Change Management KPIs: A Crash Course

Change Management KPIs: A Crash Course
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Why use change management KPIs and metrics?

You use them for the same reasons you’d use them with any other business activity.

Metrics and KPIs help you:

  • Stay accountable
  • Prove the value of your program, product, or solution
  • Demonstrate progress
  • Gain insight into what works and what doesn’t

In change management, the reasons are no different.

You use KPIs and metrics to learn how your program is progressing, then use that knowledge to make improvements.

Also, KPIs and metrics help you:

  • Prove to stakeholders that your program is making a return
  • Prove that your initiative is getting results
  • Show team members their progress

Below, we’ll look at change management KPIs more closely.

First, we’ll find out what they are. Then we’ll look at the best ones. Finally, we’ll look at ways to choose the best KPIs for your change program.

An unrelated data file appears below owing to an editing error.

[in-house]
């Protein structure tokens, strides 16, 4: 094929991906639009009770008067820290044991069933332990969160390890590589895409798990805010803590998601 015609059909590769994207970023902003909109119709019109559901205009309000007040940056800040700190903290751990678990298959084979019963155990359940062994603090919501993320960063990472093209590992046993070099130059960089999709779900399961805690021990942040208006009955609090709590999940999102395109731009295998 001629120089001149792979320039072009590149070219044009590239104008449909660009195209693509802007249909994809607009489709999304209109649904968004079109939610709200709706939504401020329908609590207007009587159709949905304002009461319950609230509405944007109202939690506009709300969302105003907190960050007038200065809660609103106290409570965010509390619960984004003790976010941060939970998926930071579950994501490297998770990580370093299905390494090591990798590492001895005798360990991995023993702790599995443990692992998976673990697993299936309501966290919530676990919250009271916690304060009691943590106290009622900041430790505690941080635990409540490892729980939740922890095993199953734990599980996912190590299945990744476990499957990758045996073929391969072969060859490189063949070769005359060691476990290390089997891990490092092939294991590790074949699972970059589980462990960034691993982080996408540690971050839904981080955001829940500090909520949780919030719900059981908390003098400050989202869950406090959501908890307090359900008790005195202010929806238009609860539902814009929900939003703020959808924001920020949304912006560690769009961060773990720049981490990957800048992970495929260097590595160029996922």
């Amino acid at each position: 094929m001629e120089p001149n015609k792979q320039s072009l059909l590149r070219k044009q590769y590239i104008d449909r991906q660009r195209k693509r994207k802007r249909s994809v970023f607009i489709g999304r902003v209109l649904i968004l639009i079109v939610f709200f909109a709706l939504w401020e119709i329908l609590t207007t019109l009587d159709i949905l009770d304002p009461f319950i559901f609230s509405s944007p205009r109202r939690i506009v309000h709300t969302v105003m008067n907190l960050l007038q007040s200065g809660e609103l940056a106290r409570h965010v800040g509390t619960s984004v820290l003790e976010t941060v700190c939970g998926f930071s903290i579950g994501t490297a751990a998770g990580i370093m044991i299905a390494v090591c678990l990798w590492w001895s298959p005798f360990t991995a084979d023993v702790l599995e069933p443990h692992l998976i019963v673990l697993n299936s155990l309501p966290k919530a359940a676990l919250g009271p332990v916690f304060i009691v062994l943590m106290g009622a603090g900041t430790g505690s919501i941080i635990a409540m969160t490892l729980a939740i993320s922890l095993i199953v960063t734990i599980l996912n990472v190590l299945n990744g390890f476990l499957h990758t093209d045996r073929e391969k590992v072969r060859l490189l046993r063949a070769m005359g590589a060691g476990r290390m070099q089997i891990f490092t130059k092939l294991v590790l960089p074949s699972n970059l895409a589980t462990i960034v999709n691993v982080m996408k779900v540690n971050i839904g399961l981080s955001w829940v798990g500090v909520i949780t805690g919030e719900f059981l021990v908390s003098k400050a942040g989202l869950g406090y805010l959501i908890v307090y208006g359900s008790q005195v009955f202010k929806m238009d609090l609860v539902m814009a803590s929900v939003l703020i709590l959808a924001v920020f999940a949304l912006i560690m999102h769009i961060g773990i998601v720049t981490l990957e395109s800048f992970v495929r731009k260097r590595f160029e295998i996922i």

What Are Change Management KPIs?

First things first – what are change management KPIs?

KPI, of course, stands for Key Performance Indicator.

They are key metrics used to gauge the health, progress, and performance of a change program.

KPIs are used in virtually every business discipline, from marketing to IT to finance. In short, they tell stakeholders how well a project is performing.

In change management, KPIs perform the same function.

However, there are countless possible metrics.

Which KPIs are the most useful?

How to Choose Appropriate Change Management KPIs

Metrics and KPIs come in many shapes and sizes.

Ultimately, the best ones are those that diagnose a program’s performance.

To choose the right KPIs, follow these steps:

1. Start by understanding the type of change you’re working with.

First and foremost, understand what type of change you’re dealing with.

Is it structural, cultural, process-based, performance-based, a mix of these, or something else?

What type of change management model or framework are you working with?

Understanding the change type will serve as the basis for choosing the right metrics.